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Discussion Starter #1
It's time to do my cambelt. I've bought a cambelt kit (including idler, tensioner), water pump, balance belt kit and cam locking tools from Alfaworkshop. I've never changed a cambelt on a car before, although I have replaced the timing chain on my motorbike (RF900) where everything is a bit more accessible and visible.

I have seen some recommendations that a dial gauge is necessary to get cylinder # 1 to TDC, but I have also read a forum post somewhere saying that you should just rely on the timing marks on the cam pully. I haven't got a dial gauge so what do you reckon, is it necessary or not? Am I daft for thinking of attempting this myself? For some reason it seems a lot more intimidating than working on my bike!
 

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while it is a complex job, it is in the scope of a hobby mechanic. When you do it firrst time follow instructions closely and be very systematic. However, personally I would not attempt it without the dial gauge, even for peace of mind, and they are not that expensive anyway. Also make sure you have the right cam locks, which are specific to the JTS together with a set of bolts which come with them.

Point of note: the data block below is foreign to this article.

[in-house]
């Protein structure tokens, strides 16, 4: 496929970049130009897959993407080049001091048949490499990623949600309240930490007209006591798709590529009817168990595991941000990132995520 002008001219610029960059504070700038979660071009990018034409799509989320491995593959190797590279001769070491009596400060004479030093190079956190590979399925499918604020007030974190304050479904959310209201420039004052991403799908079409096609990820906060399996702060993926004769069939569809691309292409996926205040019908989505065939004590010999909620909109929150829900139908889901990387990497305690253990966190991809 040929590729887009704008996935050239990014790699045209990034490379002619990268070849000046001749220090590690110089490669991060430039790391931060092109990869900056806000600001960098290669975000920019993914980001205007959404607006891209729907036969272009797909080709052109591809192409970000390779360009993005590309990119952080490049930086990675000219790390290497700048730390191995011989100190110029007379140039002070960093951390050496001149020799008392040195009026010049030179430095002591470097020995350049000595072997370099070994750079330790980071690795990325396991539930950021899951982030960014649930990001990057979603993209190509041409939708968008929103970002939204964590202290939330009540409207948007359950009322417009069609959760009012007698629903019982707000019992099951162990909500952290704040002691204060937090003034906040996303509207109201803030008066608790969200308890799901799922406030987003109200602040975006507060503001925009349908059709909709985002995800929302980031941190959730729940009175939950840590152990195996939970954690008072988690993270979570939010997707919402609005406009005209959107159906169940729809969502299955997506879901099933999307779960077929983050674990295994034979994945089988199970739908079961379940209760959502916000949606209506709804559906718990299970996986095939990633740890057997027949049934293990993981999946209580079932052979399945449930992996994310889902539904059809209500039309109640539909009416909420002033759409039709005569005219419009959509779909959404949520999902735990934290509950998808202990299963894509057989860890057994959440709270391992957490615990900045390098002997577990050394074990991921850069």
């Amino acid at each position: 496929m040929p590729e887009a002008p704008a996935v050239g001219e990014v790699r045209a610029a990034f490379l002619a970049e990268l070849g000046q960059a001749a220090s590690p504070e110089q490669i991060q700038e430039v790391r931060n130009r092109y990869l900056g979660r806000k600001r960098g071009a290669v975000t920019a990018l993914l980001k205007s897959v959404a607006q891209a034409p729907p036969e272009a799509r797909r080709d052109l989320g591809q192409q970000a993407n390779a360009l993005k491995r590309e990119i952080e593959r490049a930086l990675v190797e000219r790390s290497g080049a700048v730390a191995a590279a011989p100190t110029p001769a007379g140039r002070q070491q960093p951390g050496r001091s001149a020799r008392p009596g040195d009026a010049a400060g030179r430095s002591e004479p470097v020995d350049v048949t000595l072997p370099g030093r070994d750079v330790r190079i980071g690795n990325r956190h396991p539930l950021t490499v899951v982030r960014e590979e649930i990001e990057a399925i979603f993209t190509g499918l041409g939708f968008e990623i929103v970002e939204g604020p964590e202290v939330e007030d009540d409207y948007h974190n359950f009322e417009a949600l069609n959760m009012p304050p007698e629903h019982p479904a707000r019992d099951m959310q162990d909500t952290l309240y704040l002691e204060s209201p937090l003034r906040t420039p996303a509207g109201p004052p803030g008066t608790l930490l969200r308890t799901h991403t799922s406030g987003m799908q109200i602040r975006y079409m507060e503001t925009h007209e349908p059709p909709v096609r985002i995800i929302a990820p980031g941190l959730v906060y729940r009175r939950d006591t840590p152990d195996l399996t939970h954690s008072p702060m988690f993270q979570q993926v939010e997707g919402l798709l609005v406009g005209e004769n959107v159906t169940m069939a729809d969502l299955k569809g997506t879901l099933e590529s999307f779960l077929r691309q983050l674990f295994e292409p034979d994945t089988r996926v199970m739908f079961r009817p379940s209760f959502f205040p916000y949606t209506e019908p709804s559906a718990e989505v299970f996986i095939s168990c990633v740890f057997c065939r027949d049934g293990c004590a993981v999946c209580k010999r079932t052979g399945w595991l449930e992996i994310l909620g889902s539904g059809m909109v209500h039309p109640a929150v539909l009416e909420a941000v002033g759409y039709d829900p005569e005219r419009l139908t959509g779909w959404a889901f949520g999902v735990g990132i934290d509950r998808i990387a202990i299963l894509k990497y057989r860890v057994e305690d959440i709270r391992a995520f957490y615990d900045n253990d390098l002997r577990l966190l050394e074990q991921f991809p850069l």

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I would say go buy the locks and dial gauge. As you have not done one before, it would be good to know you have done it right. Given you are already saving a reasonable amount of money doing the change yourself, you might as well buy the correct tools. Who knows, you might have the car in a three years time and end up changing it again so the tools will pay for themselves easily.
 

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Discussion Starter #4
Also make sure you have the right cam locks, which are specific to the JTS together with a set of bolts which come with them.
Thanks all for the advice.

I ordered the JTS cam locks so hopefully that's what I got, I guess there's no way of knowing for sure until I try to fit them? Unfortunately they didn't come with bolts, which ones do I need? Should I query this with Alfa Workshop? I'll probably order the dial gauge from there as well.
 

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Discussion Starter #5
Hmm...the dial gauge is listed on that site at £33 and the adapter is £43. That's not an inexpensive tool for something that will be used so infrequently! Can anyone recommend a cheaper alternative please?
 

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Alfa Workshop is great for parts but I am getting all my Alfa tools from ‘Totally Alfa’ (www.totallyalfa.com), I find they have a great selection and are not too expensive. If I remember right gauge and holder were under £40 in total. They also sell the blocks and bolts separately, as well as various tensioner tools which make the job a little bit easier.